Gifts and Exceptions 

Not every purchase made on behalf of another individual is a straw purchase. For instance, buying a gun as a bona fide gift for someone who is legally allowed to own one isn’t considered a straw purchase. If the firearm was genuinely intended as a gift, and no money or service was exchanged, this could serve as a defense. 


Procedural Errors or Violations by Law Enforcement 

If law enforcement violated the accused’s rights during the investigation or arrest process, such as not reading Miranda rights or conducting an unlawful search, the defense can move to suppress any evidence that was produced either by the arrest or the search, potentially gutting the prosecution’s case. 


Attacking Credibility of Evidence or Witnesses 

The best defense attorneys can create reasonable doubt in the minds of the jury by challenging the authenticity or reliability of evidence, and by questioning the credibility of witnesses. 


Mistaken Identity 

In cases where the accused was not the actual buyer but was mistakenly identified due to similar appearance or other factors, proving mistaken identity can exonerate the individual.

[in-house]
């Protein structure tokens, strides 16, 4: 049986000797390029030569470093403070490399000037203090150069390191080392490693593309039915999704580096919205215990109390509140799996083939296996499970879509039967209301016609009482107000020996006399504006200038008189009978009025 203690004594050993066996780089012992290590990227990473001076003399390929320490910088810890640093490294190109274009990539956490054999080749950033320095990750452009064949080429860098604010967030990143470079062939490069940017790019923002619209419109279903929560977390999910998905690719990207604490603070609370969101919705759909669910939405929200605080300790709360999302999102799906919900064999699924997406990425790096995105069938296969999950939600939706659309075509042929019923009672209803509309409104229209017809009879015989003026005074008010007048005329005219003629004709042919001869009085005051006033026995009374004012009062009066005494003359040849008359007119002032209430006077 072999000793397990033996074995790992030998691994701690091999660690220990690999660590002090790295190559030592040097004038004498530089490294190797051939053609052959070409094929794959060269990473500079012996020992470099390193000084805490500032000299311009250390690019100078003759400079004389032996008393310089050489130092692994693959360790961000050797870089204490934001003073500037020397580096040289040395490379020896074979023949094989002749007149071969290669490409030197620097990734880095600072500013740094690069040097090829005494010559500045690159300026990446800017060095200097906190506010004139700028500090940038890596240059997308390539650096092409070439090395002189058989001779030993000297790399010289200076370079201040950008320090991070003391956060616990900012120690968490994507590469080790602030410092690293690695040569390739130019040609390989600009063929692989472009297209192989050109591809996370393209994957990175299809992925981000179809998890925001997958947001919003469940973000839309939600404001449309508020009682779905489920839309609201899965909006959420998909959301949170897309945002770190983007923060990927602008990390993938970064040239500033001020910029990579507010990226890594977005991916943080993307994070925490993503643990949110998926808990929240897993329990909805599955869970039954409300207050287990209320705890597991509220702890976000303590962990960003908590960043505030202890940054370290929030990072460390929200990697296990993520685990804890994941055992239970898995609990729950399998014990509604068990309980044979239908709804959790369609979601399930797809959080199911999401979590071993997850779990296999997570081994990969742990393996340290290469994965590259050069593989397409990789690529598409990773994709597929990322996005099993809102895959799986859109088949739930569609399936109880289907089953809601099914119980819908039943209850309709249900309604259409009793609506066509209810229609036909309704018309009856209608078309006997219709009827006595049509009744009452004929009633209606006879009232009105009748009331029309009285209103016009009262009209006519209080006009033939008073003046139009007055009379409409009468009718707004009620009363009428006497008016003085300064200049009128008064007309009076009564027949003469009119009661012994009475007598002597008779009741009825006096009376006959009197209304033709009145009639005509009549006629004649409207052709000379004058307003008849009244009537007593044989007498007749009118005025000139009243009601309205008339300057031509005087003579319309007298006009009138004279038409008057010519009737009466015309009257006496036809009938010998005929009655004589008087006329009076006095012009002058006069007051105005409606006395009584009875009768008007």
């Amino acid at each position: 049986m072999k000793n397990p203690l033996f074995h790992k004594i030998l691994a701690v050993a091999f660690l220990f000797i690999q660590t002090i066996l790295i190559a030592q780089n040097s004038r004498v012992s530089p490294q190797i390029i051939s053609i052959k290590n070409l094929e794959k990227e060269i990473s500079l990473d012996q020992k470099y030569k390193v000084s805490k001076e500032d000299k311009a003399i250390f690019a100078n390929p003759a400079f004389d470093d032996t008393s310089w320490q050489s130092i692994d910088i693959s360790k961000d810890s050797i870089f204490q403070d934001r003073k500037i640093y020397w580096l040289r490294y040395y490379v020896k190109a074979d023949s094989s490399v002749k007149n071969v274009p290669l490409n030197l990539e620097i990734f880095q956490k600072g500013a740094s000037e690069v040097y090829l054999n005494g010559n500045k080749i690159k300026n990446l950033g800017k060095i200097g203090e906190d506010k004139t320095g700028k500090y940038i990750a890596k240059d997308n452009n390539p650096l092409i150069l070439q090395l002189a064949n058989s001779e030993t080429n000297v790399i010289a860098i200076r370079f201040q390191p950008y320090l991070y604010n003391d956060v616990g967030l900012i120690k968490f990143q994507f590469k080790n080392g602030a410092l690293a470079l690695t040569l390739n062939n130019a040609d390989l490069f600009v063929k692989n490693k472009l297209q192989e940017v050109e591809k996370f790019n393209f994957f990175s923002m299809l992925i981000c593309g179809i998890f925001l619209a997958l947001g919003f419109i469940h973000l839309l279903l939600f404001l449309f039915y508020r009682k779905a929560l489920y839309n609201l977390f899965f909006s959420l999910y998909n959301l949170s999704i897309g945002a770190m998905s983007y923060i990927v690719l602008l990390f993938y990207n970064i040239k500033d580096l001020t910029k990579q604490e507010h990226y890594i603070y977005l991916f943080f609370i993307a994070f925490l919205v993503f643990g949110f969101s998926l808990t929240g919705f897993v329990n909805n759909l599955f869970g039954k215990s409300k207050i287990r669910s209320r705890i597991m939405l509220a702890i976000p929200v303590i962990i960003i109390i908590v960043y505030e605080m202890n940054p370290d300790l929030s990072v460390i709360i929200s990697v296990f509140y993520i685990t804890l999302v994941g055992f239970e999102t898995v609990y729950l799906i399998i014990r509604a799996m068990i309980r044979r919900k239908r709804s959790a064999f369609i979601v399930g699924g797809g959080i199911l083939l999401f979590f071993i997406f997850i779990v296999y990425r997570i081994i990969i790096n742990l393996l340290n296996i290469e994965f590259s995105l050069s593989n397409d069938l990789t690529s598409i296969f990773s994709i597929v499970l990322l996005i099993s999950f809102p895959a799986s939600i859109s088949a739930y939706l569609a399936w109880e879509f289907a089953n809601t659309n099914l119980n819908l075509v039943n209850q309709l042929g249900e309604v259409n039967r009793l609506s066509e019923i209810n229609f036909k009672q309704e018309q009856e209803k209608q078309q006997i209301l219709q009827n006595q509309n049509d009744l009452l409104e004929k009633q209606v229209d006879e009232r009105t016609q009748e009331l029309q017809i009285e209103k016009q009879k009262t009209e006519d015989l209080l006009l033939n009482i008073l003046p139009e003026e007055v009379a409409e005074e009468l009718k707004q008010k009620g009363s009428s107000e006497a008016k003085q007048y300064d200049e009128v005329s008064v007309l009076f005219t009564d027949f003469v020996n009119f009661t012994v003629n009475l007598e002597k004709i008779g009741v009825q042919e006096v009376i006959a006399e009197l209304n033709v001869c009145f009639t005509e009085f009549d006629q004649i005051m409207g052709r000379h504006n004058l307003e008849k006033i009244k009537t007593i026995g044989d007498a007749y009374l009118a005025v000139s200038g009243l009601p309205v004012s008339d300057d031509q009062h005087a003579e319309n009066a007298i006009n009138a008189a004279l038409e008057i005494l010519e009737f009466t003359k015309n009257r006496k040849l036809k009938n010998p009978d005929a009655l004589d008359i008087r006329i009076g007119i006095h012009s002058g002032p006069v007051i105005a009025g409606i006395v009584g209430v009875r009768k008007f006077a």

An Experienced Gun Crime Defense Lawyer Is Essential 

Gun crimes are among the most actively prosecuted cases in both federal and state courts. Society’s concern about illegal gun possession and violent crime is at an all-time high. Because of the intensity with which these crimes are prosecuted, anyone facing a gun charge, especially if they are accused of being involved in a straw purchase, should immediately contact the most qualified criminal defense lawyer they can find.  

In Tampa and throughout Hillsborough County and Pinellas County, Stechschulte Nell, Attorneys at Law are ready to help you defend any criminal allegations. 

Contact us for a case review at 813-280-1244 today.